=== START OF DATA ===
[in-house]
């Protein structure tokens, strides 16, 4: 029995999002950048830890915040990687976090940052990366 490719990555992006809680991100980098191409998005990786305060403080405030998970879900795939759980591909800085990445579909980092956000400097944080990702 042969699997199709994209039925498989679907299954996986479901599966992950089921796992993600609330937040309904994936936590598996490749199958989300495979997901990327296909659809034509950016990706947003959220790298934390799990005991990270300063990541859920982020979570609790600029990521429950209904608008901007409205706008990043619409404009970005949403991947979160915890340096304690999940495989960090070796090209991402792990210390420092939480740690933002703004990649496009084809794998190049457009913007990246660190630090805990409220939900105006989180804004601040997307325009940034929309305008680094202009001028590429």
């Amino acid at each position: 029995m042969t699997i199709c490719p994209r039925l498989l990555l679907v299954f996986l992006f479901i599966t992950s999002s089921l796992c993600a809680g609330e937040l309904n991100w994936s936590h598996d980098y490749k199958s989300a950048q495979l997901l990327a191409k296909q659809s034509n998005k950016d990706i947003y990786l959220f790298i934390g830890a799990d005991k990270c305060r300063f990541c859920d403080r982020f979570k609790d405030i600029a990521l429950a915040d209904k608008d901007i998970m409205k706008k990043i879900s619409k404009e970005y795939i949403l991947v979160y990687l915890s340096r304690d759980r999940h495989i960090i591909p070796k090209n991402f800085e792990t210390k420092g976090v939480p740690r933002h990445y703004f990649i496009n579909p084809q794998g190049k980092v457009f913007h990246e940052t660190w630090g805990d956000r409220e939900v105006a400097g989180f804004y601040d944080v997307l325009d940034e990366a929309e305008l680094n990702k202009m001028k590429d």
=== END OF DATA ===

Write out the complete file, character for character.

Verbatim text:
[in-house]
């Protein structure tokens, strides 16, 4: 029995999002950048830890915040990687976090940052990366 490719990555992006809680991100980098191409998005990786305060403080405030998970879900795939759980591909800085990445579909980092956000400097944080990702 042969699997199709994209039925498989679907299954996986479901599966992950089921796992993600609330937040309904994936936590598996490749199958989300495979997901990327296909659809034509950016990706947003959220790298934390799990005991990270300063990541859920982020979570609790600029990521429950209904608008901007409205706008990043619409404009970005949403991947979160915890340096304690999940495989960090070796090209991402792990210390420092939480740690933002703004990649496009084809794998190049457009913007990246660190630090805990409220939900105006989180804004601040997307325009940034929309305008680094202009001028590429």
């Amino acid at each position: 029995m042969t699997i199709c490719p994209r039925l498989l990555l679907v299954f996986l992006f479901i599966t992950s999002s089921l796992c993600a809680g609330e937040l309904n991100w994936s936590h598996d980098y490749k199958s989300a950048q495979l997901l990327a191409k296909q659809s034509n998005k950016d990706i947003y990786l959220f790298i934390g830890a799990d005991k990270c305060r300063f990541c859920d403080r982020f979570k609790d405030i600029a990521l429950a915040d209904k608008d901007i998970m409205k706008k990043i879900s619409k404009e970005y795939i949403l991947v979160y990687l915890s340096r304690d759980r999940h495989i960090i591909p070796k090209n991402f800085e792990t210390k420092g976090v939480p740690r933002h990445y703004f990649i496009n579909p084809q794998g190049k980092v457009f913007h990246e940052t660190w630090g805990d956000r409220e939900v105006a400097g989180f804004y601040d944080v997307l325009d940034e990366a929309e305008l680094n990702k202009m001028k590429d």